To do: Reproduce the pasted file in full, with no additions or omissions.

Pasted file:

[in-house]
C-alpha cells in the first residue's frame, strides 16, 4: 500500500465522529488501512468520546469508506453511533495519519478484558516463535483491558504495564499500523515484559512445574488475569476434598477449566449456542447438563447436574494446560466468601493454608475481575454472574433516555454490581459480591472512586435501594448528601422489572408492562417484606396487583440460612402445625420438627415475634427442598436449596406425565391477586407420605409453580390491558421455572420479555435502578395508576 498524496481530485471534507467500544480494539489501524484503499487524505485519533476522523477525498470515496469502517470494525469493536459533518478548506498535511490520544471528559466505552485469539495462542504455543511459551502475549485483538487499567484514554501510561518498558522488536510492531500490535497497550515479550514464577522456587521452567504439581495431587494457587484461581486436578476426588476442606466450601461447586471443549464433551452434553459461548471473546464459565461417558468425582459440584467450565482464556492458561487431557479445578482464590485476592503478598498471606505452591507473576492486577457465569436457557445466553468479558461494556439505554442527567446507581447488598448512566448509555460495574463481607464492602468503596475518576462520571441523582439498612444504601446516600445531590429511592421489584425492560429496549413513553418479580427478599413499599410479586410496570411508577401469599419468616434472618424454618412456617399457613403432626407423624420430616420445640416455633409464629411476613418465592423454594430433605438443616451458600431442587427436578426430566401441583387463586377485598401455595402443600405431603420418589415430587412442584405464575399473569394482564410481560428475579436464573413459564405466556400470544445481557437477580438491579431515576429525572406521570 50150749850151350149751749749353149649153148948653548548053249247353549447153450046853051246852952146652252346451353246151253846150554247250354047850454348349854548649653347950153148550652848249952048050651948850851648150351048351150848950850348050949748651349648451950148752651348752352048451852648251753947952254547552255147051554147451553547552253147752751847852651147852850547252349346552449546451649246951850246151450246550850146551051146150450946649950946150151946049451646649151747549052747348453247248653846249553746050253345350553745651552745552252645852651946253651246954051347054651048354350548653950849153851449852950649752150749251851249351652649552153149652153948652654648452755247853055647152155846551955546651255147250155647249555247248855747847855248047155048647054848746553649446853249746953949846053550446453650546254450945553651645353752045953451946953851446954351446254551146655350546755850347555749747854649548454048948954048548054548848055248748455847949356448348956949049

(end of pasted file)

[in-house]
C-alpha cells in the first residue's frame, strides 16, 4: 500500500465522529488501512468520546469508506453511533495519519478484558516463535483491558504495564499500523515484559512445574488475569476434598477449566449456542447438563447436574494446560466468601493454608475481575454472574433516555454490581459480591472512586435501594448528601422489572408492562417484606396487583440460612402445625420438627415475634427442598436449596406425565391477586407420605409453580390491558421455572420479555435502578395508576 498524496481530485471534507467500544480494539489501524484503499487524505485519533476522523477525498470515496469502517470494525469493536459533518478548506498535511490520544471528559466505552485469539495462542504455543511459551502475549485483538487499567484514554501510561518498558522488536510492531500490535497497550515479550514464577522456587521452567504439581495431587494457587484461581486436578476426588476442606466450601461447586471443549464433551452434553459461548471473546464459565461417558468425582459440584467450565482464556492458561487431557479445578482464590485476592503478598498471606505452591507473576492486577457465569436457557445466553468479558461494556439505554442527567446507581447488598448512566448509555460495574463481607464492602468503596475518576462520571441523582439498612444504601446516600445531590429511592421489584425492560429496549413513553418479580427478599413499599410479586410496570411508577401469599419468616434472618424454618412456617399457613403432626407423624420430616420445640416455633409464629411476613418465592423454594430433605438443616451458600431442587427436578426430566401441583387463586377485598401455595402443600405431603420418589415430587412442584405464575399473569394482564410481560428475579436464573413459564405466556400470544445481557437477580438491579431515576429525572406521570 50150749850151350149751749749353149649153148948653548548053249247353549447153450046853051246852952146652252346451353246151253846150554247250354047850454348349854548649653347950153148550652848249952048050651948850851648150351048351150848950850348050949748651349648451950148752651348752352048451852648251753947952254547552255147051554147451553547552253147752751847852651147852850547252349346552449546451649246951850246151450246550850146551051146150450946649950946150151946049451646649151747549052747348453247248653846249553746050253345350553745651552745552252645852651946253651246954051347054651048354350548653950849153851449852950649752150749251851249351652649552153149652153948652654648452755247853055647152155846551955546651255147250155647249555247248855747847855248047155048647054848746553649446853249746953949846053550446453650546254450945553651645353752045953451946953851446954351446254551146655350546755850347555749747854649548454048948954048548054548848055248748455847949356448348956949049